The term “plein air” was used to describe Claude Monet and the Impressionists in France. In French it means “open air” or “outside,” but since Monet’s time the term has been used to describe people who take their easels outdoors to paint. Plein air painting is for people who love to be outdoors in nature, people who love to paint landscapes (as well as other outdoor subjects like buildings, cities, old barns, farm equipment, statues, flowers, gardens, and people). Painting outdoors offers artists the pleasure of being in nature, and the ability to “stop and smell the roses” because of the need to concentrate on a single scene until the painting is completed. Many artists carry a portable easel in their cars or when they travel so they can stop and paint a scene that inspires them.
Unlike artists who paint in the studio, many believe painting outdoors allows the artist to better represent the true colors of a scene, the true form of shapes, and the feel of a scene. Studio painters often use photographic references, which tend to darken some colors and brighten others. Plein air painting is catching on, and a huge movement of painters look at it as “the new golf” because it’s a wonderful hobby or form of recreation that taps their creative side, gives them a wonderful experience outdoors, allows them to travel to beautiful places around the world to paint, and is something they can do with others. It is very social; artists no longer have to be cooped up alone in a studio.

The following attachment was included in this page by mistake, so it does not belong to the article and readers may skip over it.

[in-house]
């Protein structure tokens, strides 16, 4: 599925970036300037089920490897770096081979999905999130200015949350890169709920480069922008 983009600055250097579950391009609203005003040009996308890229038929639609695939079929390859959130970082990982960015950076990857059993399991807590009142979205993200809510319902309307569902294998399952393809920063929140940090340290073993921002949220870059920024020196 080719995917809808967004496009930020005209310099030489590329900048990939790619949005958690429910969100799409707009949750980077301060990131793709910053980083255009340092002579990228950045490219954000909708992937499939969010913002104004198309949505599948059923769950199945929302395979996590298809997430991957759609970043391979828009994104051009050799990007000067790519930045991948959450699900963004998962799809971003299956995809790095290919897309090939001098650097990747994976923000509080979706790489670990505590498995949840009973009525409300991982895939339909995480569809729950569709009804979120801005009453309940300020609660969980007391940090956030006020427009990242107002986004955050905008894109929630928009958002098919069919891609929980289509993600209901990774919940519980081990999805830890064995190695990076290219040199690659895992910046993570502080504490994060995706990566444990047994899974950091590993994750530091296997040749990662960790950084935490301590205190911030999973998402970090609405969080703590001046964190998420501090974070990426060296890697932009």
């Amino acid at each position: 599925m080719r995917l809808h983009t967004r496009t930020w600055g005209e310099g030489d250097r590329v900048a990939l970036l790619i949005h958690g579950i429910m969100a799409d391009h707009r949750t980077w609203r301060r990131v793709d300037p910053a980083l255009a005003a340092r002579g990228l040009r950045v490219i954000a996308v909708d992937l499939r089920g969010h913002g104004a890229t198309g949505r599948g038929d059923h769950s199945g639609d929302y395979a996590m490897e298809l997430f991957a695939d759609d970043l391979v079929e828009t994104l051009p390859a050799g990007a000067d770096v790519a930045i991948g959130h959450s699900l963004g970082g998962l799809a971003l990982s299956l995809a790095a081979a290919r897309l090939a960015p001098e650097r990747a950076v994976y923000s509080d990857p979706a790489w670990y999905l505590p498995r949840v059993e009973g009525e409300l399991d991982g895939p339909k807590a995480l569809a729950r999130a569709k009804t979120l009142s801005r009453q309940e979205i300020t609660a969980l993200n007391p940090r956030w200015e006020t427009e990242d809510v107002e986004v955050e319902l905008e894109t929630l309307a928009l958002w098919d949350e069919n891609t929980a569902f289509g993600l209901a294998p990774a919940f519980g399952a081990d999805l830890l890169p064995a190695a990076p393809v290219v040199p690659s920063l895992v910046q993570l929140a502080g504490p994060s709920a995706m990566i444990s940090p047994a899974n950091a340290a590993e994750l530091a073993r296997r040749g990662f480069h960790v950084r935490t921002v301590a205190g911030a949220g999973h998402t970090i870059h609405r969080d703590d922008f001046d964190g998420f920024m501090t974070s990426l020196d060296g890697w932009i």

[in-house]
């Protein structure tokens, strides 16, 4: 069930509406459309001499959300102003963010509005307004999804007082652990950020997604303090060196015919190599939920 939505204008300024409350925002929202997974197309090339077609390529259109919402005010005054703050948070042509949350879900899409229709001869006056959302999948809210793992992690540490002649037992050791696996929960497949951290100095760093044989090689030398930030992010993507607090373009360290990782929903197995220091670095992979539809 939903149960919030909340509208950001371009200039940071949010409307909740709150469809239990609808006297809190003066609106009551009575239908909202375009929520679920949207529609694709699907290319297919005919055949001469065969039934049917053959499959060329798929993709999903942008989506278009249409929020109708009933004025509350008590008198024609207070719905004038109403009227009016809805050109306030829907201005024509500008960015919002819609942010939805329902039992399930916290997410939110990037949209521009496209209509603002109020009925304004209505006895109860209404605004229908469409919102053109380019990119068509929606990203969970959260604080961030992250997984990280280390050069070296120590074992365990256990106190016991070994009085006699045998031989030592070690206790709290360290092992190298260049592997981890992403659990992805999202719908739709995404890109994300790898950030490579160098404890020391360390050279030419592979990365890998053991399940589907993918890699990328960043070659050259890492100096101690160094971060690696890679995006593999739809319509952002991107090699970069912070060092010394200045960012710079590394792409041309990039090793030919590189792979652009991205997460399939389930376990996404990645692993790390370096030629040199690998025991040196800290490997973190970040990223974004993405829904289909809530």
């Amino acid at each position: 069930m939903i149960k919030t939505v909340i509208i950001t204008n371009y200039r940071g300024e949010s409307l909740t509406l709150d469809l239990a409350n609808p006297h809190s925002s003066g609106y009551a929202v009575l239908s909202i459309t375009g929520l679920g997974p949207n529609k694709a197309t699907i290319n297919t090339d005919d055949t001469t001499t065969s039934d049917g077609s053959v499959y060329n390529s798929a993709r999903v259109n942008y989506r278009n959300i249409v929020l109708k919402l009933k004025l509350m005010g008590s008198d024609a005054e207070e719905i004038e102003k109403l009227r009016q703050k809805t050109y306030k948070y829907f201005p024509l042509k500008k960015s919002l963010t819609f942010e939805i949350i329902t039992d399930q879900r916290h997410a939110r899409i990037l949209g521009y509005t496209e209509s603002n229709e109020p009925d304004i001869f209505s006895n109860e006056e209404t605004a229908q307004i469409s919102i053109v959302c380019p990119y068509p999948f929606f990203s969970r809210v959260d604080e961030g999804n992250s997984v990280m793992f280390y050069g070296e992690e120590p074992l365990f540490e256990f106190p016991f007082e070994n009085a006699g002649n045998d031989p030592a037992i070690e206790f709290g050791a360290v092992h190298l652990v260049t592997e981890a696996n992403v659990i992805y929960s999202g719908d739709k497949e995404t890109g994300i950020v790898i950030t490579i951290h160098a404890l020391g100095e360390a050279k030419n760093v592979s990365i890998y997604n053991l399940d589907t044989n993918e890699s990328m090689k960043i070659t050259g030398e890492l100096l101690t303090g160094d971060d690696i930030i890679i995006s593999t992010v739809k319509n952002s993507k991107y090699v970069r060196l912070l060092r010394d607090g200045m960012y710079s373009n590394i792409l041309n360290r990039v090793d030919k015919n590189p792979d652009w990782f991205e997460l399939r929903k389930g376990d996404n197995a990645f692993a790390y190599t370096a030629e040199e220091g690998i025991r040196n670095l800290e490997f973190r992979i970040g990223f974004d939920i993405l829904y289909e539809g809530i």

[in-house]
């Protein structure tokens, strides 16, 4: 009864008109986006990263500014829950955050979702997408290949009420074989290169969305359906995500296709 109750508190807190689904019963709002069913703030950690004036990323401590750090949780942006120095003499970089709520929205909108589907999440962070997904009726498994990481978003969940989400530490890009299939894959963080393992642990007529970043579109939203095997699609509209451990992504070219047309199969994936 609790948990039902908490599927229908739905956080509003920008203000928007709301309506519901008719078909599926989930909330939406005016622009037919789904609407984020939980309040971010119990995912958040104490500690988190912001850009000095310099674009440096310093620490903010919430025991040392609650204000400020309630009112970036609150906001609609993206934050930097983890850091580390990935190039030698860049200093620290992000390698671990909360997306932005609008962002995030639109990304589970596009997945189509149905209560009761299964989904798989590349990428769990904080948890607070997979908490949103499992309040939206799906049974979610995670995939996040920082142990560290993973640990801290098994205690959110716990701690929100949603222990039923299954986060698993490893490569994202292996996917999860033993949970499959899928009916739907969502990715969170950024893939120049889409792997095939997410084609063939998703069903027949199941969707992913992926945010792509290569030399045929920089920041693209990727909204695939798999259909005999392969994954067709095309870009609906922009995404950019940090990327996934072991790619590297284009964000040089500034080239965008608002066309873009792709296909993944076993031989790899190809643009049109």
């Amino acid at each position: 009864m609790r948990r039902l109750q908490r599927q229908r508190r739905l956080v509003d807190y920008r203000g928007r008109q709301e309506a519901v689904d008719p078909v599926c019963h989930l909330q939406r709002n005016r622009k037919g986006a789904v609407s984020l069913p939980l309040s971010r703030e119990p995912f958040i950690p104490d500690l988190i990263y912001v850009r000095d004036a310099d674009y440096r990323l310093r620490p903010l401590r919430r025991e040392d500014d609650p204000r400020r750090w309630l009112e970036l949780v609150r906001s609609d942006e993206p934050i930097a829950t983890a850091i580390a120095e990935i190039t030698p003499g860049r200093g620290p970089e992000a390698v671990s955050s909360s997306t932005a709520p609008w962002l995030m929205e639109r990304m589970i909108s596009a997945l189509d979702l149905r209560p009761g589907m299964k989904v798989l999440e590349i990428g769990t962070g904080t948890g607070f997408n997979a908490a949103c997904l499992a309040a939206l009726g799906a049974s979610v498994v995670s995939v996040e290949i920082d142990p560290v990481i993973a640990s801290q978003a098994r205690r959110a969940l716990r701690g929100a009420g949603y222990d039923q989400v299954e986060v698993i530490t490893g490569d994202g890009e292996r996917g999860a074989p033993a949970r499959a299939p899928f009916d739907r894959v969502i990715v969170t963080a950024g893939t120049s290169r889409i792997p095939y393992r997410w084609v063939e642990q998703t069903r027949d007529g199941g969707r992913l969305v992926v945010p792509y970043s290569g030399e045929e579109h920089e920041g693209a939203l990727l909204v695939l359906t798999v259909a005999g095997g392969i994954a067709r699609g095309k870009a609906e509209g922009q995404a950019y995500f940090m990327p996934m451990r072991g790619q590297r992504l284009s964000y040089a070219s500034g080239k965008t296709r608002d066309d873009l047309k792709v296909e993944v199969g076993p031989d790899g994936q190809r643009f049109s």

People often consider plein air a style of painting that involves loose brushstrokes and less detail, but there are many plein air painters who paint detail on location, and there are many styles of painting among those who paint outdoors.